PewDiePie is making headlines again – for all the wrong reasons.
Last week, Wall Street Journal reported that PewDiePie, whose real name is Felix Kjellberg, posted videos with anti-Semitic messages. As reported in Adweek, YouTube has taken PewDiePie off the “Google Preferred” list, which aggregates the top content on YouTube, and is dropping a planned second season of the Scare PewDiePie webseries. The Disney-owned Maker Studios, meanwhile, said it’s also severed ties with the star.
This all comes less than a year after PewDiePie made the news for his undisclosed sponsored videos for Warner Bros. back in 2016. Then, WB settled with the FTC for their promotional videos for the video game “Middle-earth: Shadow of Mordor” after the FTC ruled that the influencer videos were not clearly labeled as sponsored.
What Does This Means for Brands?
When influencers mess up like this, it can be embarrassing for both the influencers and the brands associated with them.
So what does this mean for brands working with influencers? As our CEO, Devon Wijesinghe, said in Adweek, “Whether or not you work with [influencers] for paid marketing or happen to advertise on their videos, the standard of vetting should only be getting higher.”
In this case, as writer Sami Main pointed out, Disney maybe should have seen this coming. PewDiePie is known for his controversial statements and views, so it doesn’t come as a huge surprise that those views have landed him in trouble.
How to Find Influencers That Work For Your Brand
Influencer fails like this are pretty rare – but when they happen, they’re embarrassing. Just look at the public outcry after Scott Disick’s Instagram mishap. Here are some actionable ways to avoid picking the wrong influencers:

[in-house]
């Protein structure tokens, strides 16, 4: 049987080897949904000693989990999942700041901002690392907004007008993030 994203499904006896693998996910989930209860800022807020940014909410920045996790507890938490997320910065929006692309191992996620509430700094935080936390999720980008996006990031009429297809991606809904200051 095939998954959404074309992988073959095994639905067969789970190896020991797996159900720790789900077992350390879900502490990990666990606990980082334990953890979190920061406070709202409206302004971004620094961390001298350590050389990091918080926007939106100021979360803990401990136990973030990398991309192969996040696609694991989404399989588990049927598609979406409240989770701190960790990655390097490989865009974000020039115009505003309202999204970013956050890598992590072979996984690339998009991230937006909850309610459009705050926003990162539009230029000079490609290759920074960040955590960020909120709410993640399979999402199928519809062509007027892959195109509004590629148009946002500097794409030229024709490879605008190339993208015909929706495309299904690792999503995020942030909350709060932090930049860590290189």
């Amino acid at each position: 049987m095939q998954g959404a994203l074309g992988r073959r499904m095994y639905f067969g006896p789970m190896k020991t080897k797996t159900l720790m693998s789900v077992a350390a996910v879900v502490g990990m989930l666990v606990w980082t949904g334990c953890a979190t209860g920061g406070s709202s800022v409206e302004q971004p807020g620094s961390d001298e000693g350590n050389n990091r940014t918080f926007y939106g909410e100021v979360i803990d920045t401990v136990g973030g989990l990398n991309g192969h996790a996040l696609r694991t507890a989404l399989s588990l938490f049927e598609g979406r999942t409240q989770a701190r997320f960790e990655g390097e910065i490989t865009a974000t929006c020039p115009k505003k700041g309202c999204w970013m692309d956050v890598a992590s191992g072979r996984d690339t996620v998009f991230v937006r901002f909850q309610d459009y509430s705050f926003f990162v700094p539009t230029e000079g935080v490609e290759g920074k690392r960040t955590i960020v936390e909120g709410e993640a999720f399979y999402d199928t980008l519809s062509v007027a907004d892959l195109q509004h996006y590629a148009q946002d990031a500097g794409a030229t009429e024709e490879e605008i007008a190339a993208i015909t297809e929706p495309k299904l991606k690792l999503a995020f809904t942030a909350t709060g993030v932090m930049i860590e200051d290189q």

They’re a Fan
This might seem obvious, but if an influencer has naturally mentioned your brand or product on social, then you should embrace that! This kind of earned media is the most powerful form of influence – and it means a natural connection.
You Share Fans
If an influencer hasn’t talked about you, you want to make sure that a possible connection would at least make sense. Is this someone your audience already follows on social? If so, a collaboration between you two will boost your brand’s credibility in your followers’ eyes.
They’re On the Right Networks
If you’re a video game brand, you’re probably looking for influencers active on Twitch and YouTube – not Pinterest or Instagram. Otherwise, your target audience may not even see their content.
They Pass the Test
Look for someone who has similar values and posts the kind of content you’re looking for. A controversial figure like PewDiePie might work well for some brands known for their edge, but not so much for brands owned by the typically family-friendly Disney.